Sunday, October 24, 2010

Tweet, Link, and Learn – Part Two

I am still amazed by how quickly things change.  I remember joining Twitter about 3 or more years ago.  @chrkennedy, @gary_kern, and I thought we’d give it a go.  I really wasn’t sure what to enter in response to “What’s happening?”.  My Twitter account remained pretty dormant until about the middle of 2009 and even then took probably six months for me to really “get it”.  I think it’s easier to see the value now since it’s become so popular.  In part one of this post series I attempted to show how you can build your professional learning network (PLN) using TwitterTwitter Icon 24x24px.  In this post I write about another popular tool for building your PLN – LinkedInlinkedin icon (wikipedia article).

Here are a few introductory snippets from my LinkedIn profile:

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LinkedIn is sort-of like a Facebook for professional networking.  Rather than friends though, you make connections with contacts.  You and your contacts and millions of other users include as much detail as you can about your professional life including work history, educational background, professional (and personal) interests.  You can feed in your Twitter stream, tell people what you’re reading, link to and feed in your blog and link to your company website.  People can recommend you and you can recommend them.  LinkedIn offers recommended connections based on the friend of a friend model and profile matches.  Companies can post jobs, you can research them, and apply.  Users can join groups and participate in discussions and make new connections with people that you wish to add to your PLN.  You can create your own groups and be the host of a topical discussion.

I have 111 connections (contacts) – here’s an example of two from higher education:image
I met Maria at the World Future Society conference in Boston (she gave a thought provoking presentation on the future of higher education) and Leo I met at a Softchoice / Citrix networking event last summer. Note that these connections were first made in the real world.  But the power of LinkedIn is that you can leverage connections like these (people you actually know / have met) to “meet” other people virtually.  What LinkedIn does is leverage people’s profiles to suggest who you might want to connect with.  You can then learn a lot about someone before making contact.  There are tools for you to find people you may know, find classmates, find people from previous and current employers.  So, the message here is it’s super easy to connect with people you want to after learning about who they are, what they do, what they’ve learned, who they know, and what they say – this is much more difficult in the physical world.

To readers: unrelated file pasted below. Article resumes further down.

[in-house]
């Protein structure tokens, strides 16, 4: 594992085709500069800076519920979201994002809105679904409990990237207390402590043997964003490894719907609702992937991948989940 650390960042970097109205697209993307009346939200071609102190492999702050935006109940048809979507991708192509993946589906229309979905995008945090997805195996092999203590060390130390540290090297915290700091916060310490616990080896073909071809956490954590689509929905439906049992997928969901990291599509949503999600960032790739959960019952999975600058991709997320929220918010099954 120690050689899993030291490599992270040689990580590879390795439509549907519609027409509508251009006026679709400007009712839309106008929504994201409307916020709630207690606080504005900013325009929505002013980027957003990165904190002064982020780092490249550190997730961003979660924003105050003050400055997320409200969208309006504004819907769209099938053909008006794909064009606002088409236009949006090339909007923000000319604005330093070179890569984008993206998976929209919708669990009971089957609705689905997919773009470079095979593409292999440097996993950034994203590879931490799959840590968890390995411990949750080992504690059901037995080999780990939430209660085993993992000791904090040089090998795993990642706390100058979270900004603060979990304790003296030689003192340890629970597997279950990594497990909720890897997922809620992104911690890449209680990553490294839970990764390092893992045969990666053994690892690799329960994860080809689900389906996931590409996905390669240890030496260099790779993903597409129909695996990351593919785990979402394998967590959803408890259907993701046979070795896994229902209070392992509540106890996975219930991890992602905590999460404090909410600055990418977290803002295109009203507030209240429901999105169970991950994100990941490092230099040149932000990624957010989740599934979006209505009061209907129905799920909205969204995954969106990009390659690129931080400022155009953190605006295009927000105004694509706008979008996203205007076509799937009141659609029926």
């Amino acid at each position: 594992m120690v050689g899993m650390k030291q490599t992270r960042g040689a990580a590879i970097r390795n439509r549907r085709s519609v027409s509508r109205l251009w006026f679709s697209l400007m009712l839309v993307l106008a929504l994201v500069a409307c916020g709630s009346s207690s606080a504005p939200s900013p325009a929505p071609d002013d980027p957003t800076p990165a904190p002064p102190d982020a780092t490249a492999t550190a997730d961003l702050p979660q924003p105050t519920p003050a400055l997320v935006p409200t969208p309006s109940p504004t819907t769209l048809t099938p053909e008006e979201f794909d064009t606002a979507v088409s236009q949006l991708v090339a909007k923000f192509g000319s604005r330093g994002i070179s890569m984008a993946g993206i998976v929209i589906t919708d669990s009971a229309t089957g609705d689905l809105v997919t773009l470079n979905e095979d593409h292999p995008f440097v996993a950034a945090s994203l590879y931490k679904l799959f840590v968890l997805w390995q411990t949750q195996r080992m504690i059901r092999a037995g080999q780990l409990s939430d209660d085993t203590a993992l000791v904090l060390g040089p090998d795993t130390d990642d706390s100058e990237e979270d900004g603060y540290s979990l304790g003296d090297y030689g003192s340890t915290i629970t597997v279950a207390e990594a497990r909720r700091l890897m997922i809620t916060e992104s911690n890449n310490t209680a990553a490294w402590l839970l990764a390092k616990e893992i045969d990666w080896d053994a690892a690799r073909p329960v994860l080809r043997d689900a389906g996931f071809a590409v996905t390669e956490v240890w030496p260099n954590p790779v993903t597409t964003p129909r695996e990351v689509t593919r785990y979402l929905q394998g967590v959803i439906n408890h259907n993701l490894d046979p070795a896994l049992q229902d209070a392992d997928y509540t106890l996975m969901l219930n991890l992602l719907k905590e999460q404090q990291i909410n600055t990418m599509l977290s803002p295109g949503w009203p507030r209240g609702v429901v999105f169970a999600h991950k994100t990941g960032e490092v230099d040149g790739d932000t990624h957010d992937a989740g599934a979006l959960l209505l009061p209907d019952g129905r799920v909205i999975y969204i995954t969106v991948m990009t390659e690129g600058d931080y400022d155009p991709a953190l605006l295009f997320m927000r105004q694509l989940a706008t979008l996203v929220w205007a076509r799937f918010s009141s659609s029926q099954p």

I participate, with varying degrees of activity, in a 1/2 dozen or so LinkedIn groups.  Groups are primarily about topical discussions.  I have chosen to be emailed once a day with any activity to keep me informed.  I will jump in on discussions that I feel I can contribute to.  Here are two recent activity notices for two of my groups:

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When I enter the discussions I can see what others have contributed and if I wish, add my own thoughts.  I may see someone that I want to connect with and can either follow them (like Twitter) or invite them to be part of my network as a contact.  This is another way to grow your PLN, by participating in topical discussions that interest you.

Here’s how you can get started with LinkedIn:
  • goto linkedin.com and sign up for an account using your real name; fill out your profile information so people know your face (upload profile picture – use same one as used for Twitter), education, work history, self-description, aspirations, etc. – there’s a lot you can and should add
  • connect with me: Brian Kuhn and click on Add Brian Kuhn to your network (from my page)
  • add connections image(people) to your network by adding email addresses for people you know, colleagues from companies you’ve worked at, classmates for schools you attended – that will get you started
  • connect your Twitter feed to your LinkedIn profile
  • if you have a blog, connect that to your LinkedIn profile by adding an Application for that
  • explore the various features, capabilities, to become familiar with what’s possible
  • search for some groups – the search tool is very good - that might interest you and join a couple – participate when you’re ready

Here’s a few tips that others have created for using LinkedIn:

There’s so much more I could write about LinkedIn but I think the best way for you to learn it is to just do it!  Sign up today and start building your network.